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Toyota develops high-speed crash-avoidance system

Advance signals that the technology is moving to low-priced vehicles.

By Douglas Newcomb Nov 14, 2012 1:38PM

The likelihood of being injured or dying from crashing into another car is decreasing thanks to advances in active safety technology. But new crash-avoidance systems from Toyota will soon be available on more cars -- and will work at higher speeds than the systems on most of today's luxury models.

While Volvo offers crash-avoidance systems that automatically apply the vehicle’s brakes to guard against collisions with other cars and pedestrians at speeds of up to 20 mph, Toyota plans to introduce high-speed collision mitigation and prevention to low-cost cars.


“Collision warning systems are becoming more widely available and they -- as with many other [active safety] applications -- are adding functionality, often of the semi-autonomous variety,” Jeremy Carlson, an analyst with IHS Global, told MSN Autos. “Collision warning systems are evolving from alert-only to include some form of … autonomous emergency braking, different from but an extension of the convenience braking of an adaptive cruise-control system."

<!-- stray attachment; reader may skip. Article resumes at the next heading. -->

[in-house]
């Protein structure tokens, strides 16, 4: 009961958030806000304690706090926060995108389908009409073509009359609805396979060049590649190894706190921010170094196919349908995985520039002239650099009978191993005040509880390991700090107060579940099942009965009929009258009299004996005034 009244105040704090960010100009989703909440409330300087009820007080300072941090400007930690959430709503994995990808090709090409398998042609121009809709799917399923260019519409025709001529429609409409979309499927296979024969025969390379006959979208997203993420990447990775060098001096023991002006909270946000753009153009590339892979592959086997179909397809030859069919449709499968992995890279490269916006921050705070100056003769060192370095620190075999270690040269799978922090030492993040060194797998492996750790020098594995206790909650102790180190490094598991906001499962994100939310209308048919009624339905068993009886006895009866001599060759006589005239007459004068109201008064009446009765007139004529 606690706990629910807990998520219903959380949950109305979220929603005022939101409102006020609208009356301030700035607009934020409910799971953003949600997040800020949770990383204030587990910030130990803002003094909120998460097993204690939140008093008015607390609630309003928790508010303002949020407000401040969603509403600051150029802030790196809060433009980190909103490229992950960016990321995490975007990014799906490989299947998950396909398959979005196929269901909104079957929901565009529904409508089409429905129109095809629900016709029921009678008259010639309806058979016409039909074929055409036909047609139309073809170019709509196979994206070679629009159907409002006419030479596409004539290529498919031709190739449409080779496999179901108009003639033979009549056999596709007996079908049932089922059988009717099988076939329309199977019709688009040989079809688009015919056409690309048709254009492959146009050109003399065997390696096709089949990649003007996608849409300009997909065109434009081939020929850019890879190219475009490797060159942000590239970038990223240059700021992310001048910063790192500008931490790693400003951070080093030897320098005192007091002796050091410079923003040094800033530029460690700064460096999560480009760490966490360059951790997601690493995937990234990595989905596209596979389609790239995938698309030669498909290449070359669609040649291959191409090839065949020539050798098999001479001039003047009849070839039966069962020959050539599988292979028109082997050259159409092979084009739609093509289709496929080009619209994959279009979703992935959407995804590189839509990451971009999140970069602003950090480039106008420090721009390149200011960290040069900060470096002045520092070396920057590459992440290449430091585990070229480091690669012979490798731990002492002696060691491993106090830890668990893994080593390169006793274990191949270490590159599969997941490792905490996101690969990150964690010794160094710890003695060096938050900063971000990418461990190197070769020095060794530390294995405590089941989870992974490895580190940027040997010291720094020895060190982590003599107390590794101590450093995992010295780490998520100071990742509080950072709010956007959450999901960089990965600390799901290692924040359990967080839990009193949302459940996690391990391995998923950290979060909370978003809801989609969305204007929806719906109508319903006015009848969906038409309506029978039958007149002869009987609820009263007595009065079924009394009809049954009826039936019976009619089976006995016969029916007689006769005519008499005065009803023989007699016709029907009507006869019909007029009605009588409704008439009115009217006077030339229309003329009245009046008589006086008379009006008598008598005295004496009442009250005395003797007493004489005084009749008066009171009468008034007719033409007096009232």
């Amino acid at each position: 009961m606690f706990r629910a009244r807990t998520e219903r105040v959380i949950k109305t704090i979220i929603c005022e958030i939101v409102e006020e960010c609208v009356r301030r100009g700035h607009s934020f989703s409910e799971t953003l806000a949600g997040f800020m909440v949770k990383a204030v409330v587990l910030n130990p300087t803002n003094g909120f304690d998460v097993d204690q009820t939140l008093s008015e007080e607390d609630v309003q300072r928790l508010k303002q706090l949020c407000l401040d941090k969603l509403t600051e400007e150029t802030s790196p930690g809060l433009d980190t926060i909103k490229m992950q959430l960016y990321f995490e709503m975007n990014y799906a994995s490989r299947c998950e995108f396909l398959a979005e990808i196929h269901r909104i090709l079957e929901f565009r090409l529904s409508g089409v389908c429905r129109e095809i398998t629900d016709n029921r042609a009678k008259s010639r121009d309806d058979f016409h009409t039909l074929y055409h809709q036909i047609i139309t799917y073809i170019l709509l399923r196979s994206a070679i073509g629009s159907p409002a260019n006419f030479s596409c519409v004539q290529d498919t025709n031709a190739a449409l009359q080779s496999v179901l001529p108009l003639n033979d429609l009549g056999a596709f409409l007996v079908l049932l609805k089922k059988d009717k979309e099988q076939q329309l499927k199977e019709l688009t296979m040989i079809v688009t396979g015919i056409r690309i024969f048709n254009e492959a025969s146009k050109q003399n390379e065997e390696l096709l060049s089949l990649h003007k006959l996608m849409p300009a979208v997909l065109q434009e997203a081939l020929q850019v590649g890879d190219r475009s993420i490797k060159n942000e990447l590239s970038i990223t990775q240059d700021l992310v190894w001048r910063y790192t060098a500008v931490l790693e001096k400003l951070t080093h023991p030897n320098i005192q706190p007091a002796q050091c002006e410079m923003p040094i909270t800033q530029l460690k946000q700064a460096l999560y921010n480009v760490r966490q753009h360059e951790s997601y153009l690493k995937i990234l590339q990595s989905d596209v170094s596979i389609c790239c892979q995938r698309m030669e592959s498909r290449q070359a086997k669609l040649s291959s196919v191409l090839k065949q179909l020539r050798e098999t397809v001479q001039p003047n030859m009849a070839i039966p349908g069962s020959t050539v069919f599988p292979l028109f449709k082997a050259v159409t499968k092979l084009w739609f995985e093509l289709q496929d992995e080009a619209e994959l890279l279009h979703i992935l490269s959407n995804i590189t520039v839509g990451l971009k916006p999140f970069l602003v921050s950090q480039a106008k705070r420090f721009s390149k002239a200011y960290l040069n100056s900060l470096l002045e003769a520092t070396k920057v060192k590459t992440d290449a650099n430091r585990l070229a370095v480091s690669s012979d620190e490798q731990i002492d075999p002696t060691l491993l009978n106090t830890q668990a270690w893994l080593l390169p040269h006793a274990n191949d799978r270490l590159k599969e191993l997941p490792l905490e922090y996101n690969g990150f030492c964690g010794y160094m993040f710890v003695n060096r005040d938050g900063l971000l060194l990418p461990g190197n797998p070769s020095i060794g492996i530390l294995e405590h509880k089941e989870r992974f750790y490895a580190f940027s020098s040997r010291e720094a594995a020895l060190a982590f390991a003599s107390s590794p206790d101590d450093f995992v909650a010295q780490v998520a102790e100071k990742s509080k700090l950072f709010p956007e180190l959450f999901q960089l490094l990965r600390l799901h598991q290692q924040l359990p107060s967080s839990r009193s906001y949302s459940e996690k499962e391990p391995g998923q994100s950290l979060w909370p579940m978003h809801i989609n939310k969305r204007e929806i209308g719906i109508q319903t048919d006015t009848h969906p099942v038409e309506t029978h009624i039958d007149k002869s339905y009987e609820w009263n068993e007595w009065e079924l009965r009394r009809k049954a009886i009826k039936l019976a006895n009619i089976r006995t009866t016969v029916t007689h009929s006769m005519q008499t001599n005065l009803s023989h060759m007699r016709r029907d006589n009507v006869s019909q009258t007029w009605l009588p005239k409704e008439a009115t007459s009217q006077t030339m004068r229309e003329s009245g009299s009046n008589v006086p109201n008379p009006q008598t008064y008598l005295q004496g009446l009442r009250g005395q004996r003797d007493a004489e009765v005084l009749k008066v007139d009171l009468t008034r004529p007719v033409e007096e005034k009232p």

The latest version of Toyota's Pre-collision System employs a millimeter-wave radar sensor to first warn the driver with audible and visual alerts when it detects a possible frontal collision. Even if a driver applies the brakes, the PCS increases the braking force up to twice that of an average driver, slowing the car by up to approximately 37 mph. If the driver doesn’t apply the brakes in time, the system automatically decelerates the car between approximately 9 to 19 mph to reduce the force of the crash.


Audi, Cadillac and Mercedes-Benz all offer crash-avoidance systems that automatically apply the brakes at high speeds to prevent the host car from rear-ending a vehicle in front. And auto supplier Continental recently unveiled a new dual-camera system designed to better detect and prevent high-speed collisions, which is rumored to debut on the new Mercedes-Benz S-Class. Subaru has recently introduced a similar EyeSight technology.